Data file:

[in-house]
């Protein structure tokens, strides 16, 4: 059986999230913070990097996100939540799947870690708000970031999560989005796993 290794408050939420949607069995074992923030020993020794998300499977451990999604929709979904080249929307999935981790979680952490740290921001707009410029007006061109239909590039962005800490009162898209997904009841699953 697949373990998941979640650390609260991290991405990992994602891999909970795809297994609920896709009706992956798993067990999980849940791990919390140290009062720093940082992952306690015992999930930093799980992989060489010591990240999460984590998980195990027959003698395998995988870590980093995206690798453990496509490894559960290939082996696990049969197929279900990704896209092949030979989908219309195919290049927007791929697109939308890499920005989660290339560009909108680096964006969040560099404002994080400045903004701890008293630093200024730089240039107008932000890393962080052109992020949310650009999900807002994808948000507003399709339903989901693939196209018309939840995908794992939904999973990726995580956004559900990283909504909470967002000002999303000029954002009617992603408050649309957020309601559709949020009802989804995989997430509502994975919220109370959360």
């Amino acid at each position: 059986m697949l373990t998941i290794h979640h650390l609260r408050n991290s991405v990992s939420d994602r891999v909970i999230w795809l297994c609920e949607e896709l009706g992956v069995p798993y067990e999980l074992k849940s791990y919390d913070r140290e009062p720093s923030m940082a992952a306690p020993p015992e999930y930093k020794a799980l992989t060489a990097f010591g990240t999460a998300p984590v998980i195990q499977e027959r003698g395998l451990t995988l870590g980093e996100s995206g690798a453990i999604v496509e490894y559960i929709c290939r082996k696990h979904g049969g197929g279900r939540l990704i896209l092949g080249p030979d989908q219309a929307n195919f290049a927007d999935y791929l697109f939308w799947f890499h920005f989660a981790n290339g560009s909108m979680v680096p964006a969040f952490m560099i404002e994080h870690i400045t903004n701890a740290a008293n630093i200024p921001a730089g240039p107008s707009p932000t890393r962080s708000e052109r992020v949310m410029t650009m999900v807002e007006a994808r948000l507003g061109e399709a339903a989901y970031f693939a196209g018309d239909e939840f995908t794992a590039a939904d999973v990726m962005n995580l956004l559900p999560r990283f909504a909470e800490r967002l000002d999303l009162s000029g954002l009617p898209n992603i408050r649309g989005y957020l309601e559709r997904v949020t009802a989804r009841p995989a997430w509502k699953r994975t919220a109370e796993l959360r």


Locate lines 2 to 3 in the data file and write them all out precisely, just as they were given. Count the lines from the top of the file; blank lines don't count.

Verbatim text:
């Protein structure tokens, strides 16, 4: 059986999230913070990097996100939540799947870690708000970031999560989005796993 290794408050939420949607069995074992923030020993020794998300499977451990999604929709979904080249929307999935981790979680952490740290921001707009410029007006061109239909590039962005800490009162898209997904009841699953 697949373990998941979640650390609260991290991405990992994602891999909970795809297994609920896709009706992956798993067990999980849940791990919390140290009062720093940082992952306690015992999930930093799980992989060489010591990240999460984590998980195990027959003698395998995988870590980093995206690798453990496509490894559960290939082996696990049969197929279900990704896209092949030979989908219309195919290049927007791929697109939308890499920005989660290339560009909108680096964006969040560099404002994080400045903004701890008293630093200024730089240039107008932000890393962080052109992020949310650009999900807002994808948000507003399709339903989901693939196209018309939840995908794992939904999973990726995580956004559900990283909504909470967002000002999303000029954002009617992603408050649309957020309601559709949020009802989804995989997430509502994975919220109370959360």
């Amino acid at each position: 059986m697949l373990t998941i290794h979640h650390l609260r408050n991290s991405v990992s939420d994602r891999v909970i999230w795809l297994c609920e949607e896709l009706g992956v069995p798993y067990e999980l074992k849940s791990y919390d913070r140290e009062p720093s923030m940082a992952a306690p020993p015992e999930y930093k020794a799980l992989t060489a990097f010591g990240t999460a998300p984590v998980i195990q499977e027959r003698g395998l451990t995988l870590g980093e996100s995206g690798a453990i999604v496509e490894y559960i929709c290939r082996k696990h979904g049969g197929g279900r939540l990704i896209l092949g080249p030979d989908q219309a929307n195919f290049a927007d999935y791929l697109f939308w799947f890499h920005f989660a981790n290339g560009s909108m979680v680096p964006a969040f952490m560099i404002e994080h870690i400045t903004n701890a740290a008293n630093i200024p921001a730089g240039p107008s707009p932000t890393r962080s708000e052109r992020v949310m410029t650009m999900v807002e007006a994808r948000l507003g061109e399709a339903a989901y970031f693939a196209g018309d239909e939840f995908t794992a590039a939904d999973v990726m962005n995580l956004l559900p999560r990283f909504a909470e800490r967002l000002d999303l009162s000029g954002l009617p898209n992603i408050r649309g989005y957020l309601e559709r997904v949020t009802a989804r009841p995989a997430w509502k699953r994975t919220a109370e796993l959360r």